Friday, January 25, 2013

Allan Guthrie, funnyman

I recently expressed misgivings about wiseass crime writers: talented authors who can write the hell out of an action scene, who are good at going for the laughs, but who sometimes crack wise when (in my humble opinion) restraint is called for.

I am happy to report that Allan Guthrie is no wiseass. The extended edition of his novella Kill Clock had me laughing out loud and reminded me that the author, often cited for his chilling noir, is not just good at coming up with funny lines, but is a craftsman of the comic. Here's one sample:

"Pearce grabbed the wrist and used Baldie's momentum to pull him forward. His face bounced off the roof of the car with a dull sound like a dropped mug hitting carpet.

"That had to hurt.

"Pearce let go.

"Long time since he'd been behind a wheel. Hadn't had much experience before he went to jail, and since he'd come out, he'd not had the chance.

"First thing, he put on his seatbelt."
That's funny because it's 100 percent deadpan, without the slightest hint that author, narrator, or character know they are up to anything funny. The Guardian recently criticzed a BBC production of P.G. Wodehouse's Blandings stories for breaking the commandments of comedy, the first of which is: "Don't let your cast behave as if they are acting in a comedy. Wodehouse depends on all the characters taking their predicaments very seriously."

Guthrie does not need to be told this, not when he has a 5-year boy curse in amazement at protagonist Pearce's three-legged dog, or the boy's 2-year-old sister curse in imitation of her brother. And not when he has the children's mother plead for Pearce's help in terms that might be objectionable if another character applied them to her but are touching and maybe even a little heartbreaking when the she uses them about herself:
"`Doesn't help that I've spent time in psychiatric care.'  
"`Why should that make any difference?'
"`I was committed, Pearce. I'm a nutjob.'
"'My head was all over the place when I was a teenager. Didn't used to have my shit together like I have now.'"
I don't know about you, but I root for a character like that.

© Peter Rozovsky 2013

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Blogger Brian Lindenmuth said...

I agree about Al being funny. I wrote this in June 2007:

An early scene from the book provides a good example of the humor in Hard Man.

“Pearce landed on his side and sank into the cushion. Braced himself to block a flying fist. He was alert now, prepared. But nothing happened. The big guy apparently wasn’t about to trade punches. Pearce’s towel had flown off, dropped to the floor. He relaxed. Well, as much as he could, given that he was bollock naked in front of a pair of strange me. Young men. Who clearly weren’t here to ask after his health . At least they weren’t naked, too. That would have been really uncomfortable.”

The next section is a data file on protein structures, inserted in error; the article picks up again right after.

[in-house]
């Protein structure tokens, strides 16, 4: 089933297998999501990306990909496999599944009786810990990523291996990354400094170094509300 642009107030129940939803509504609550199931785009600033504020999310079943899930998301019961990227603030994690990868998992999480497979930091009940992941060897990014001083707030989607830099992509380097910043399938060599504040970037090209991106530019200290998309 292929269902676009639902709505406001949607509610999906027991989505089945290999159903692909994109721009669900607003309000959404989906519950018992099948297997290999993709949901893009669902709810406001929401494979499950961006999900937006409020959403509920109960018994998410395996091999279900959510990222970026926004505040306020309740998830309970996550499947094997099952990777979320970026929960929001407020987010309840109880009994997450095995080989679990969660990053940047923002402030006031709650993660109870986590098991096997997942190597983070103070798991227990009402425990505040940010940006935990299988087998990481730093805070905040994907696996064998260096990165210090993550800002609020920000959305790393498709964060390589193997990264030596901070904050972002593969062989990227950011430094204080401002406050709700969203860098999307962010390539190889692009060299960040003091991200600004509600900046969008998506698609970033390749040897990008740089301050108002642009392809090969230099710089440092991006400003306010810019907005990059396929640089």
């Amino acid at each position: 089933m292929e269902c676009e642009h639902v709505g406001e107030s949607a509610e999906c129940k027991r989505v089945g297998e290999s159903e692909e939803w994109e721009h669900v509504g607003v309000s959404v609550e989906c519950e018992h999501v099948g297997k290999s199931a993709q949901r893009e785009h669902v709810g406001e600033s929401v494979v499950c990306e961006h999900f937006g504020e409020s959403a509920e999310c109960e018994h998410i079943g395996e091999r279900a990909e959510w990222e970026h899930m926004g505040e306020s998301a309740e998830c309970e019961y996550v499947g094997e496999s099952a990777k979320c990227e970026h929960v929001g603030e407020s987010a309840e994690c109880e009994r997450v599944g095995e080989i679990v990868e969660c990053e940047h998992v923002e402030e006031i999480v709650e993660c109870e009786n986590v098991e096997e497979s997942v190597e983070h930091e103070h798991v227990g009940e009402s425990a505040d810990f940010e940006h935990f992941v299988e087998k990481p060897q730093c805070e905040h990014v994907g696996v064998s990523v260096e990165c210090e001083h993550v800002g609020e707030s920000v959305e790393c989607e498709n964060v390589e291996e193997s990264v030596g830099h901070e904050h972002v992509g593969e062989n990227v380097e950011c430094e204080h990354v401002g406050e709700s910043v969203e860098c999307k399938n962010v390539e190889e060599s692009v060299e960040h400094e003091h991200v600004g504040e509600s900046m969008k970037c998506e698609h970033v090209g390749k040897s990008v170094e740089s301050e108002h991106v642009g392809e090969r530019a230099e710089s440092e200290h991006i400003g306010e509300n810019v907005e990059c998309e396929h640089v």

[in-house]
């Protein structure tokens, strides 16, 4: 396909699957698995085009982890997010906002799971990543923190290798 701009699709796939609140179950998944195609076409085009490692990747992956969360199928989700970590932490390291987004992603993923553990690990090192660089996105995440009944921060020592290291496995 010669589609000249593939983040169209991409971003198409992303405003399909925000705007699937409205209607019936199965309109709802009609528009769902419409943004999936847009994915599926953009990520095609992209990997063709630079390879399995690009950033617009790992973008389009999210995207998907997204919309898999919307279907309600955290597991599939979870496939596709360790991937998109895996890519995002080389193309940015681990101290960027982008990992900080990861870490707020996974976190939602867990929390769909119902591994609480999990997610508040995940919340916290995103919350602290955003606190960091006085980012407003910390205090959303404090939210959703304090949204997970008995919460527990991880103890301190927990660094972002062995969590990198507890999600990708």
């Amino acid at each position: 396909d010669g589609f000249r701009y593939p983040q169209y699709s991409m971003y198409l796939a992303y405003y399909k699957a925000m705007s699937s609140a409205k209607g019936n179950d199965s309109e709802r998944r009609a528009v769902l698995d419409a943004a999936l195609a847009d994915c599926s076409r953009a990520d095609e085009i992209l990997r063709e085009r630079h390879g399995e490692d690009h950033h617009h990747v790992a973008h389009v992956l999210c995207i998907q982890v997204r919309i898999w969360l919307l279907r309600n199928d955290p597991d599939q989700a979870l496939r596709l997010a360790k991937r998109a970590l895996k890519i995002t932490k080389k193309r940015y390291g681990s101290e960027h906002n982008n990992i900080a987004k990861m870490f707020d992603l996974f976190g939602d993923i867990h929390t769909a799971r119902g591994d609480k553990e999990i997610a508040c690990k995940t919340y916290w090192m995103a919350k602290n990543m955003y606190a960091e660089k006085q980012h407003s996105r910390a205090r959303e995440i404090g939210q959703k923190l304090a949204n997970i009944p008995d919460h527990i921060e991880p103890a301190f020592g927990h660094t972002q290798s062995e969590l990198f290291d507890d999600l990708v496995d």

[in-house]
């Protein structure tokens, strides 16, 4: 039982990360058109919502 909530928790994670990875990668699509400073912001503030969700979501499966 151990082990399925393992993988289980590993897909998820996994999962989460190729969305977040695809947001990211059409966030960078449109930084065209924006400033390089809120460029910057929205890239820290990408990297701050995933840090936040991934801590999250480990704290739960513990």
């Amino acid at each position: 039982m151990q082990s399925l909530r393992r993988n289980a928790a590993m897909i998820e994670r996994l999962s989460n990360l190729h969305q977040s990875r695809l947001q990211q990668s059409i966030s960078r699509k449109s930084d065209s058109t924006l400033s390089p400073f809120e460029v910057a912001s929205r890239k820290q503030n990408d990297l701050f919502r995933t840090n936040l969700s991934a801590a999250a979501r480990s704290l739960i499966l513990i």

January 26, 2013  
Blogger Peter Rozovsky said...

I noted the humor of Guthrie's books the first time I wrote about him, in 2009. And I think Hard Man was shortlisted for Crimefest's Last Laugh award in the UK.

January 26, 2013  
Blogger Dana King said...

There are few who can write overtly funny crime books and make them work. Westlake and Hiaasen come to mind. Jon Loomis does a nice job. You're right about the deadpan nature: the best crime fiction humor comes when the character don;t know they're being funny, or the author slips it in without drawing attention to it, such as in the Guthrie example cited.

I re-watched GET SHORTY a week or so ago. Leonard's funniest book, and a great adaption. Every scene has a laugh, yet no character ever tries to be funny.

January 26, 2013  
Blogger Peter Rozovsky said...

Brian, that's a pretty funny line, but I would argue that it has a bit of wiseass to it. I would say Guthrie's comedy has, I don't know, matured or deepened since.

January 26, 2013  
Blogger Peter Rozovsky said...

Dana, I should look into Joe Loomis. What should I know about him?

I like Westlake's Dortmunder novels, and even the Parker books have some great deadpan humor in them. I laugh my ass off when Parker says, "Shut up, Grofield" in The Score. But I don't think he combined comedy and pathos the way Guthrie does at his best.

January 26, 2013  
Anonymous Algor Gacho said...

I didn't think the seatbelt quote was really all that funny ... until I read it in context via Amazon Look Inside and couldn't help cracking up (no pun intended).


January 29, 2013  
Blogger Peter Rozovsky said...

"Algor Gacho" interesting coincidence of initials with "Allan Guthrie." In any case, you're right that context makes the line work. Maybe I'll post the excerpt.

January 29, 2013  

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